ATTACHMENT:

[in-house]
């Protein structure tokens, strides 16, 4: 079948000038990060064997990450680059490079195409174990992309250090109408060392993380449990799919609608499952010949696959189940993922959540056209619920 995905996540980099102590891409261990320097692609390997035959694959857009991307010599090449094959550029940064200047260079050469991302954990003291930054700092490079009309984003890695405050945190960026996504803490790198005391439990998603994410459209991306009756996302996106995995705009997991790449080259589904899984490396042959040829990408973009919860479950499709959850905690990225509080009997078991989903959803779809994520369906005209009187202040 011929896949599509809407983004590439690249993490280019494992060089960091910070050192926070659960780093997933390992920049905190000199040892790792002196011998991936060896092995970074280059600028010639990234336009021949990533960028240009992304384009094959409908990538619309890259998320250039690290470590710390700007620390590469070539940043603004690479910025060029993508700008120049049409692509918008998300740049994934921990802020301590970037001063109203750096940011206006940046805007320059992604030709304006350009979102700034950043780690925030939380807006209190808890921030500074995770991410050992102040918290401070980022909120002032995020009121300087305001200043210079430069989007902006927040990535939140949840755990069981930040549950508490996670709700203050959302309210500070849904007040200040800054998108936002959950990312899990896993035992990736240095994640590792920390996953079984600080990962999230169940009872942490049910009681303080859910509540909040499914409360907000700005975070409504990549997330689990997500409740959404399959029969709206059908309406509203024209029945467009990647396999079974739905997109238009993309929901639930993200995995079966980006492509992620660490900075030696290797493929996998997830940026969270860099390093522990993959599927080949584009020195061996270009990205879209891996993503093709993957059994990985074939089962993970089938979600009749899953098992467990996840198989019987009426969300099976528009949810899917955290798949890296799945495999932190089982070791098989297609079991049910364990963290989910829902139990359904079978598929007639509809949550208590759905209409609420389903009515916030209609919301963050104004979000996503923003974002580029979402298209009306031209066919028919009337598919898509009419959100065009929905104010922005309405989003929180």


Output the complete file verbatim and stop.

[in-house]
């Protein structure tokens, strides 16, 4: 079948000038990060064997990450680059490079195409174990992309250090109408060392993380449990799919609608499952010949696959189940993922959540056209619920 995905996540980099102590891409261990320097692609390997035959694959857009991307010599090449094959550029940064200047260079050469991302954990003291930054700092490079009309984003890695405050945190960026996504803490790198005391439990998603994410459209991306009756996302996106995995705009997991790449080259589904899984490396042959040829990408973009919860479950499709959850905690990225509080009997078991989903959803779809994520369906005209009187202040 011929896949599509809407983004590439690249993490280019494992060089960091910070050192926070659960780093997933390992920049905190000199040892790792002196011998991936060896092995970074280059600028010639990234336009021949990533960028240009992304384009094959409908990538619309890259998320250039690290470590710390700007620390590469070539940043603004690479910025060029993508700008120049049409692509918008998300740049994934921990802020301590970037001063109203750096940011206006940046805007320059992604030709304006350009979102700034950043780690925030939380807006209190808890921030500074995770991410050992102040918290401070980022909120002032995020009121300087305001200043210079430069989007902006927040990535939140949840755990069981930040549950508490996670709700203050959302309210500070849904007040200040800054998108936002959950990312899990896993035992990736240095994640590792920390996953079984600080990962999230169940009872942490049910009681303080859910509540909040499914409360907000700005975070409504990549997330689990997500409740959404399959029969709206059908309406509203024209029945467009990647396999079974739905997109238009993309929901639930993200995995079966980006492509992620660490900075030696290797493929996998997830940026969270860099390093522990993959599927080949584009020195061996270009990205879209891996993503093709993957059994990985074939089962993970089938979600009749899953098992467990996840198989019987009426969300099976528009949810899917955290798949890296799945495999932190089982070791098989297609079991049910364990963290989910829902139990359904079978598929007639509809949550208590759905209409609420389903009515916030209609919301963050104004979000996503923003974002580029979402298209009306031209066919028919009337598919898509009419959100065009929905104010922005309405989003929180």